Like every other college student, this past spring semester I started to make arrangements for the coming fall. I made my class schedule, and I tried to decide where I wanted to live (on or off campus).
But I had no idea that in a short time, the world would be hit with a global pandemic. Since corona arrived, I and many other college students have been forced to evacuate our campuses (I had three days to leave after I was notified) and finish the semester completely online.
At first, I was OK with being online because, hey who doesn’t want to go to class in pajamas every night. But as the semester went on, I realized how difficult doing online instruction can be for not only us as students, but also the professors. Teachers were not given much time to fully transition their material to online instruction. A lot of the tools we’d had access to—like the library, in-person tutoring, and 24-hour quiet study rooms—were gone.
Now here we are on summer break, but with several very important questions in the back of our minds…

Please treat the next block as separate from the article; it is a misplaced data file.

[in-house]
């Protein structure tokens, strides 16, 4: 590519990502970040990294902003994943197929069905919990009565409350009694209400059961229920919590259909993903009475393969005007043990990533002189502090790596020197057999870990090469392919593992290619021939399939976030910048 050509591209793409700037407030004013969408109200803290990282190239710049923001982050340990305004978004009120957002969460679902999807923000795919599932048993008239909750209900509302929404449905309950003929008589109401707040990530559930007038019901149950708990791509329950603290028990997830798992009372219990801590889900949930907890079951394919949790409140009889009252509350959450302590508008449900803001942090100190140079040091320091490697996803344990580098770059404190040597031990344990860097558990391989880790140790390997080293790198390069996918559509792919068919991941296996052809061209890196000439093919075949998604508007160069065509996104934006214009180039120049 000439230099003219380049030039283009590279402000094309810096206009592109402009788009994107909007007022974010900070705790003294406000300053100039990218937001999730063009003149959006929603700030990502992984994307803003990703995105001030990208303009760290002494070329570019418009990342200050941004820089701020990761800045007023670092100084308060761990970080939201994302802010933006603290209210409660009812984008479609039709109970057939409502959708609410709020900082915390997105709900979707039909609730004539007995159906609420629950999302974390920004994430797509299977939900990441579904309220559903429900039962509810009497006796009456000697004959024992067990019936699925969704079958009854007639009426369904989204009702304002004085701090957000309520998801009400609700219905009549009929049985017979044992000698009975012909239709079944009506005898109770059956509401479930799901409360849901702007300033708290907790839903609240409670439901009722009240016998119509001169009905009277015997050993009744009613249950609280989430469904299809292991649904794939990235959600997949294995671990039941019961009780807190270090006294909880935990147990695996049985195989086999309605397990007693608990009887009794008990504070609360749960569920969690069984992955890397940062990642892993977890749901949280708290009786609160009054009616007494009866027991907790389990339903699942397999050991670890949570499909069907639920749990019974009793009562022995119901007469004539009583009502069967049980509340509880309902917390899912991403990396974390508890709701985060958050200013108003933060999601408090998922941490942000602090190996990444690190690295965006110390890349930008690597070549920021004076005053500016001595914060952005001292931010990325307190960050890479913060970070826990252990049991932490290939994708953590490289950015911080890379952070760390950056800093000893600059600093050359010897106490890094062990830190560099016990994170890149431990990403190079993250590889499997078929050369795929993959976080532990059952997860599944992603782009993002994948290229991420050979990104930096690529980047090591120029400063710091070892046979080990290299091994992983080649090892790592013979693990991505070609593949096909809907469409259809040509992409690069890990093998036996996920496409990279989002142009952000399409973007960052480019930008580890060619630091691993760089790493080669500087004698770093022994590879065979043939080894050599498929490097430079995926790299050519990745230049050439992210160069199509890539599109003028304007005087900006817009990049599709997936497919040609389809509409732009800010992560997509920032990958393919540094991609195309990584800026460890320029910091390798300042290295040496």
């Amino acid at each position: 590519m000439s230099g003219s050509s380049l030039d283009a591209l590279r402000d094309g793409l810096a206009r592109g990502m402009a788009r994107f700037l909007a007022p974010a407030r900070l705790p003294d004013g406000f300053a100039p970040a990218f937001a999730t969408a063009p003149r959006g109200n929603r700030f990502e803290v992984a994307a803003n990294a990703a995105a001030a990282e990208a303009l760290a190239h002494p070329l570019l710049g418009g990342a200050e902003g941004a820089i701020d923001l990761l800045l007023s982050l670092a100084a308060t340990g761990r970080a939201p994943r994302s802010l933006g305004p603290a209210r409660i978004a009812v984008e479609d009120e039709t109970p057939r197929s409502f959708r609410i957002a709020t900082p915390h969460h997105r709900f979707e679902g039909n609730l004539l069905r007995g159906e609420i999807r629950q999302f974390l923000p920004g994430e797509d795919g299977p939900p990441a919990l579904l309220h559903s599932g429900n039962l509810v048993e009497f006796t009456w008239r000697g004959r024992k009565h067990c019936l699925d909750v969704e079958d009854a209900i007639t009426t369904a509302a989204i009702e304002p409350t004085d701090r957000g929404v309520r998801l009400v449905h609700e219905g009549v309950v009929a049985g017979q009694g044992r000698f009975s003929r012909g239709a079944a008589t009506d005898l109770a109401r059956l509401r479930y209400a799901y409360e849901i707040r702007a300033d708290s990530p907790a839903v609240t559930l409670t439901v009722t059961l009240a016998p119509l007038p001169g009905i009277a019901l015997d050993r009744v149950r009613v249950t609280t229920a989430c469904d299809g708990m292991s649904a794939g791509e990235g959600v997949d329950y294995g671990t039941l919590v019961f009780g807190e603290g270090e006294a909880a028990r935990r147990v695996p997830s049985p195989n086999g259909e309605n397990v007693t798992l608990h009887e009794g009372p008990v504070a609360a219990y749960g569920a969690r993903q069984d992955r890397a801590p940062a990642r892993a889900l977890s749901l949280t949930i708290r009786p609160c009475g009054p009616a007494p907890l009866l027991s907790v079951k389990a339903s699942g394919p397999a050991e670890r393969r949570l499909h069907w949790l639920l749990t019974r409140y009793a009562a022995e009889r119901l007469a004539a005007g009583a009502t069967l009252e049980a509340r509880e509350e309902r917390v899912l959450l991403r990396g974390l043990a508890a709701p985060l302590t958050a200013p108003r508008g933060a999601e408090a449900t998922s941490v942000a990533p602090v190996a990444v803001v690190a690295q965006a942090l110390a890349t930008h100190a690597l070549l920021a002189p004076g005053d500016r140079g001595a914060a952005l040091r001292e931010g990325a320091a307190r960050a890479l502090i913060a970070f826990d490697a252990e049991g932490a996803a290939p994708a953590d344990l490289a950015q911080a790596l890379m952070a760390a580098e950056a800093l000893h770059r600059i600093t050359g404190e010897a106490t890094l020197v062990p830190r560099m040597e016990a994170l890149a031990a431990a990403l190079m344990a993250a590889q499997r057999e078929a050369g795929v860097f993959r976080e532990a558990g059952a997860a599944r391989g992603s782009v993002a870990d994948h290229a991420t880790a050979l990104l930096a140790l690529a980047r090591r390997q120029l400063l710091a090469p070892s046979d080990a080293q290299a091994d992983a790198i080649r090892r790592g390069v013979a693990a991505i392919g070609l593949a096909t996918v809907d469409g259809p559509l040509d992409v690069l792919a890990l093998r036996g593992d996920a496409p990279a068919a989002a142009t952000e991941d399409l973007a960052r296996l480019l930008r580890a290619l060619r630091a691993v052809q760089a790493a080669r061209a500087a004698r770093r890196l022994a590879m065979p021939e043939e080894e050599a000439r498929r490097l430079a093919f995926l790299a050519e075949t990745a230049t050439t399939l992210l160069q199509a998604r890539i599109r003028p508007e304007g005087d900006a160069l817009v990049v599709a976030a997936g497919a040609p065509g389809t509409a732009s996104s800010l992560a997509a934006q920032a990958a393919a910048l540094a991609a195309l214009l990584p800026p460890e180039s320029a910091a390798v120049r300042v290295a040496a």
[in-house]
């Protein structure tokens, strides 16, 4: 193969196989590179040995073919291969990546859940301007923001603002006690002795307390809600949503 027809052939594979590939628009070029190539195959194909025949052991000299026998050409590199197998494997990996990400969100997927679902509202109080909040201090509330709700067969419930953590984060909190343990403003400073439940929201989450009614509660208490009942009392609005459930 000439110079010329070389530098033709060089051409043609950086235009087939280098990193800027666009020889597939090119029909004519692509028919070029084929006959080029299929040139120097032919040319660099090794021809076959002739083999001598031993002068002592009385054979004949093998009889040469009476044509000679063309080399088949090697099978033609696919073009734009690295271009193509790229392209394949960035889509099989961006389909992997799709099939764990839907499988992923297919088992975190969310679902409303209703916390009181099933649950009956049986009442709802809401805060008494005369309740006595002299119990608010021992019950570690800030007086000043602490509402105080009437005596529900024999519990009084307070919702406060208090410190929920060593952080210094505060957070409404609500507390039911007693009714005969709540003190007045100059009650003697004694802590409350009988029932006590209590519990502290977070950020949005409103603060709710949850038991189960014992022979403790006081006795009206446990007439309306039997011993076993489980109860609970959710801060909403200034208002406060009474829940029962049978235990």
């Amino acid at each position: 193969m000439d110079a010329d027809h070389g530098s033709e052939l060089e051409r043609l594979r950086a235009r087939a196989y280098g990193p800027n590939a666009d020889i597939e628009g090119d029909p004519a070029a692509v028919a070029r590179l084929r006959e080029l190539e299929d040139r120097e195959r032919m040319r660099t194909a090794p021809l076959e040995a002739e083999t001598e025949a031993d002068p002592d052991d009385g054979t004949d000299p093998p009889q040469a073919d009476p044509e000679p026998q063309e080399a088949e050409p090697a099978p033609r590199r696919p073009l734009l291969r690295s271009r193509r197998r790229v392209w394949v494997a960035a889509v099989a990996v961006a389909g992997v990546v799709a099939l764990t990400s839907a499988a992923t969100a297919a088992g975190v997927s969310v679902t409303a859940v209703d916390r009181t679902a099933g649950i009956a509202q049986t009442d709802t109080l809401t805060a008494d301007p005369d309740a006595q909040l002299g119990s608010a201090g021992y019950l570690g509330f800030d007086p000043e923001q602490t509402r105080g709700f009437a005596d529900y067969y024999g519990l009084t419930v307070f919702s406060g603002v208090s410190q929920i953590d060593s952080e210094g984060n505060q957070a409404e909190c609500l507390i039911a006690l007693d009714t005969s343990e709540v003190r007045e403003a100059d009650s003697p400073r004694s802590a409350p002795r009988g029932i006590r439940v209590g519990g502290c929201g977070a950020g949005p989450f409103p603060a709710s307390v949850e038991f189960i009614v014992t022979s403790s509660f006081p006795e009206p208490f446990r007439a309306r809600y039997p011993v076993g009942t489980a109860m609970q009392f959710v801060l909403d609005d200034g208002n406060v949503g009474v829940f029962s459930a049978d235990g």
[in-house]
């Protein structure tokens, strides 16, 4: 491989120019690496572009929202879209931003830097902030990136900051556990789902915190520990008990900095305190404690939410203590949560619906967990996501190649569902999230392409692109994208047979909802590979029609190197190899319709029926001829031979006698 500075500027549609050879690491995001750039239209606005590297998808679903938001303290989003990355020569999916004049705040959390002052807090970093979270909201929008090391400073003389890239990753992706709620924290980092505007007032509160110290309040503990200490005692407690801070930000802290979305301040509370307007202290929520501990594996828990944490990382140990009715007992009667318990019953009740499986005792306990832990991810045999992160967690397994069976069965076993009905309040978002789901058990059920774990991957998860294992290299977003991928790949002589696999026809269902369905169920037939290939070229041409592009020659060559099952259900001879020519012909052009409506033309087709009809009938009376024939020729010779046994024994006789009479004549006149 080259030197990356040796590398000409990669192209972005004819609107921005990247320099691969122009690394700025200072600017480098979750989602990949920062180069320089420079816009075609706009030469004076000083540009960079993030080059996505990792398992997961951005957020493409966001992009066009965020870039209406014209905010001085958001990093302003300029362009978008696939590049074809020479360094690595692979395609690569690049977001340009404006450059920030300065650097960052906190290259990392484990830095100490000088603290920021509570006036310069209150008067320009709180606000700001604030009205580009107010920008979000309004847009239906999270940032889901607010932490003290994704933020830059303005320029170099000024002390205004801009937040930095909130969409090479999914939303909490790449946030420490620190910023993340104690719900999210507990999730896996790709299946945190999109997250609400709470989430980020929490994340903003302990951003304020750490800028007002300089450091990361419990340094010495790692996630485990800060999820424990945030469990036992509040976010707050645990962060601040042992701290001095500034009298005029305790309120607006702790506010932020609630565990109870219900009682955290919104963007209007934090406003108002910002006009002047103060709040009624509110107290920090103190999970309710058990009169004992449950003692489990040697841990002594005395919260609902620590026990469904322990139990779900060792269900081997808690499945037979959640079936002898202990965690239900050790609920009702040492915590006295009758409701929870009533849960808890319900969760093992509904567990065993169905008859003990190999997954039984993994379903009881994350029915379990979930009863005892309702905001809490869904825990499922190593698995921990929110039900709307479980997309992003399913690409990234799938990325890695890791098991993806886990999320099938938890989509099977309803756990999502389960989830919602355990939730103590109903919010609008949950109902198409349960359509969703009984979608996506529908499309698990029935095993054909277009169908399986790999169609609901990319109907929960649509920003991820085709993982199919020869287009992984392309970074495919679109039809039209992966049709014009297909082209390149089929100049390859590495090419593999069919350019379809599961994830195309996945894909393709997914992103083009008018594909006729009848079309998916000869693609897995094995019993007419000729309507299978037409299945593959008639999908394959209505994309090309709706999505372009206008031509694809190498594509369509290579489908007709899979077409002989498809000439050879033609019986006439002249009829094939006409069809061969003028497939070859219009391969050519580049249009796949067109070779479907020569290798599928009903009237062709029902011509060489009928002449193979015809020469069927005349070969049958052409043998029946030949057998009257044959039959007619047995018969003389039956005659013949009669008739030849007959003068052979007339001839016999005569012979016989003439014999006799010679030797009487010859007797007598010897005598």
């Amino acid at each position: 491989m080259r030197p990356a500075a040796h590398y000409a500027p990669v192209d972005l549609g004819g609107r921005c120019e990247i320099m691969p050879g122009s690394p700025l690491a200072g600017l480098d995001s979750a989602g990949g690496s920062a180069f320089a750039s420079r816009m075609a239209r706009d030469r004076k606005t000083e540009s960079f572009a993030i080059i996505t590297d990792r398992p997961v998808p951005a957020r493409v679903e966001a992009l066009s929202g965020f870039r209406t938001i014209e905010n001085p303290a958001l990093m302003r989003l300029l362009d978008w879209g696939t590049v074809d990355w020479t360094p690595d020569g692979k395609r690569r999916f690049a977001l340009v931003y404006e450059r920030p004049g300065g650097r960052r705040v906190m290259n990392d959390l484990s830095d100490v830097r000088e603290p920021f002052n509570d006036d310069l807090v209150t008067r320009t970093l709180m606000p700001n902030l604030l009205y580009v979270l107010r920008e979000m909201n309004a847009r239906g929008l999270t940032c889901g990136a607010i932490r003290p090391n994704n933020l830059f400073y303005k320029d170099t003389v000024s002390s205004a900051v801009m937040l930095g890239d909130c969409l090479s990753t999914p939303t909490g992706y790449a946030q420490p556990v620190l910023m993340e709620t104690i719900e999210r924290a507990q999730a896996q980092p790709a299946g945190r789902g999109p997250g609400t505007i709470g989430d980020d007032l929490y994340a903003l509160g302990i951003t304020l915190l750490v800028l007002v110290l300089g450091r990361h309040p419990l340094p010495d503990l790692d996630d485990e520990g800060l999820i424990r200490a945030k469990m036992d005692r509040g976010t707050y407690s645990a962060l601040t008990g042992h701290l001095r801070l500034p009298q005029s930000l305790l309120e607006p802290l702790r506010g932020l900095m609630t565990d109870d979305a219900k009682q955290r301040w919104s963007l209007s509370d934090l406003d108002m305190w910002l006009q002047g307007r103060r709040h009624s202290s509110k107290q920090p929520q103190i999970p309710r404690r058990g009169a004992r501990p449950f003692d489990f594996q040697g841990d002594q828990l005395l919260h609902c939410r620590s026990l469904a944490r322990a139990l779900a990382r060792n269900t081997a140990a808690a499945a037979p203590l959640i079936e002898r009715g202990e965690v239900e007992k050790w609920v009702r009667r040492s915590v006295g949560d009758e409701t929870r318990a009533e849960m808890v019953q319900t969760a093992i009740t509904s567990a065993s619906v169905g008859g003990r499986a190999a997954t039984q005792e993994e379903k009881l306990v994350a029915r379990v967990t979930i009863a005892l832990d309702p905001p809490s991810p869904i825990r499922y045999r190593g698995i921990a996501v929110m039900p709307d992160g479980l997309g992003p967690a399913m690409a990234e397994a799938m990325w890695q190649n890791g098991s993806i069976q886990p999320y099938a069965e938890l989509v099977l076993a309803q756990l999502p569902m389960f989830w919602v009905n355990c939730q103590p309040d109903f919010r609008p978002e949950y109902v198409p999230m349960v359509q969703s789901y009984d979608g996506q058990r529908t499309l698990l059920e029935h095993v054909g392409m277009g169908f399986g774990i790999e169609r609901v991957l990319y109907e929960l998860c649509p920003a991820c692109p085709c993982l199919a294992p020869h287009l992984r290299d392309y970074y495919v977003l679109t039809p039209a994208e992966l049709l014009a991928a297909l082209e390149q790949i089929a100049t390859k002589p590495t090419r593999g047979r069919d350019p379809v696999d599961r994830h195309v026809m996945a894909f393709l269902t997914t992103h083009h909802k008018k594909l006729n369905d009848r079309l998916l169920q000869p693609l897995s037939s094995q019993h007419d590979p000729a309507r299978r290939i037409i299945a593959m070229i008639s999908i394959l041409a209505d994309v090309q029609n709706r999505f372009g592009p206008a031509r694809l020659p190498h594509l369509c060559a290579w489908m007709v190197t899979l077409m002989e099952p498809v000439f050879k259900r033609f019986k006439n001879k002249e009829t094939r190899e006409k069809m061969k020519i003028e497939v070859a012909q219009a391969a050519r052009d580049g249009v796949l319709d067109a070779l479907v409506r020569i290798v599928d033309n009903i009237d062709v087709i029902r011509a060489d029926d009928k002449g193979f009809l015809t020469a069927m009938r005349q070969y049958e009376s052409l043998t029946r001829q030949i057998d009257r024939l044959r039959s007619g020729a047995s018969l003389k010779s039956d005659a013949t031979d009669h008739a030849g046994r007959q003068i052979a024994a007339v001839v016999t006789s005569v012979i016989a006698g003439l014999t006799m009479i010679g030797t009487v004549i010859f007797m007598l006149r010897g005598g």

What’s gonna happen when the fall semester starts?
Will we be on campus (face-to-face)?
Are we going to be fully online?
Will corona let us be great?
I’m not gonna lie. Since all of this has transpired, I have been watching my phone like a hawk, hoping to receive an email from my school with information about the coming fall semester.
With me being an out-of-state student, I feel the stress of needing to know way more. I just don’t have the luxury of being able to jump into the car and make a quick drive home. I either have to fly or drive for hours.
One thing I have learned about going to school during a global pandemic is that when it comes to needing important information from the college officials, you better just hurry up and wait. I say this because the situation is changing so fast every day that any decision can be changed at a moment’s notice. I hope that they make a decision soon so we can plan and arrange our next move.
Will corona let us be great? Right now the answer to that question appears to be no. For students like me with learning and thinking differences, the thought of having to do school online for a complete semester creates challenges. One is trying to figure out how we will be getting all of our necessary accommodations and tools that we normally use. Things like extended time, or a digital reader for books.
Despite everything being in such a limbo state, I have to believe we will be OK. One thing I know for sure is that we are determined. We will not let a pandemic stop us from going to school. Even if that means having to spend another semester online.